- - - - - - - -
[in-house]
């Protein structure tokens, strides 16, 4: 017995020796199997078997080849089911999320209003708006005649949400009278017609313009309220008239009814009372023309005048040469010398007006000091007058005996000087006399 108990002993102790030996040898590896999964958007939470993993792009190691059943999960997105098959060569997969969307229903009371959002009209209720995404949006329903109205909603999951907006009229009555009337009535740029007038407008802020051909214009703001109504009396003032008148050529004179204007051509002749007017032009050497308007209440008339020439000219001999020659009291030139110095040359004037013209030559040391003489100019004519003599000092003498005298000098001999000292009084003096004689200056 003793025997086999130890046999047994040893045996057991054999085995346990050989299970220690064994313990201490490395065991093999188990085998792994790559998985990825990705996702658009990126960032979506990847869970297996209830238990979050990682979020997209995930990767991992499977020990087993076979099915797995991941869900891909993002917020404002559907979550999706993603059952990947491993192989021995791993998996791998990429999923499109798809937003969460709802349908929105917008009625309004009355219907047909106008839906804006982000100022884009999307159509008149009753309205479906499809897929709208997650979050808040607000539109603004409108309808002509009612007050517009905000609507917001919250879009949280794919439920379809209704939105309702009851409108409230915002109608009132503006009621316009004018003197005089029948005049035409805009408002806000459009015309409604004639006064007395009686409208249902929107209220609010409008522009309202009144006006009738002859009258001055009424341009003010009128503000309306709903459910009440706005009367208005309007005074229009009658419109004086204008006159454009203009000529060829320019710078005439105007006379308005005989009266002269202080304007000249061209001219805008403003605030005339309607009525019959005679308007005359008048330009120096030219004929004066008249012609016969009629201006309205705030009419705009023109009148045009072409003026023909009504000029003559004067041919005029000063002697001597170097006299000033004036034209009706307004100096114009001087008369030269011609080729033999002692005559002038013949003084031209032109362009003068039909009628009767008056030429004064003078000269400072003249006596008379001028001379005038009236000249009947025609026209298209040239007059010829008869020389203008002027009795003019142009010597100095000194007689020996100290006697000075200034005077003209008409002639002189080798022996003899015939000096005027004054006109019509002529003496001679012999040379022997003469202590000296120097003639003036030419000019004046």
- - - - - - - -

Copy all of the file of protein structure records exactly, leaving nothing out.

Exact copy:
[in-house]
């Protein structure tokens, strides 16, 4: 017995020796199997078997080849089911999320209003708006005649949400009278017609313009309220008239009814009372023309005048040469010398007006000091007058005996000087006399 108990002993102790030996040898590896999964958007939470993993792009190691059943999960997105098959060569997969969307229903009371959002009209209720995404949006329903109205909603999951907006009229009555009337009535740029007038407008802020051909214009703001109504009396003032008148050529004179204007051509002749007017032009050497308007209440008339020439000219001999020659009291030139110095040359004037013209030559040391003489100019004519003599000092003498005298000098001999000292009084003096004689200056 003793025997086999130890046999047994040893045996057991054999085995346990050989299970220690064994313990201490490395065991093999188990085998792994790559998985990825990705996702658009990126960032979506990847869970297996209830238990979050990682979020997209995930990767991992499977020990087993076979099915797995991941869900891909993002917020404002559907979550999706993603059952990947491993192989021995791993998996791998990429999923499109798809937003969460709802349908929105917008009625309004009355219907047909106008839906804006982000100022884009999307159509008149009753309205479906499809897929709208997650979050808040607000539109603004409108309808002509009612007050517009905000609507917001919250879009949280794919439920379809209704939105309702009851409108409230915002109608009132503006009621316009004018003197005089029948005049035409805009408002806000459009015309409604004639006064007395009686409208249902929107209220609010409008522009309202009144006006009738002859009258001055009424341009003010009128503000309306709903459910009440706005009367208005309007005074229009009658419109004086204008006159454009203009000529060829320019710078005439105007006379308005005989009266002269202080304007000249061209001219805008403003605030005339309607009525019959005679308007005359008048330009120096030219004929004066008249012609016969009629201006309205705030009419705009023109009148045009072409003026023909009504000029003559004067041919005029000063002697001597170097006299000033004036034209009706307004100096114009001087008369030269011609080729033999002692005559002038013949003084031209032109362009003068039909009628009767008056030429004064003078000269400072003249006596008379001028001379005038009236000249009947025609026209298209040239007059010829008869020389203008002027009795003019142009010597100095000194007689020996100290006697000075200034005077003209008409002639002189080798022996003899015939000096005027004054006109019509002529003496001679012999040379022997003469202590000296120097003639003036030419000019004046």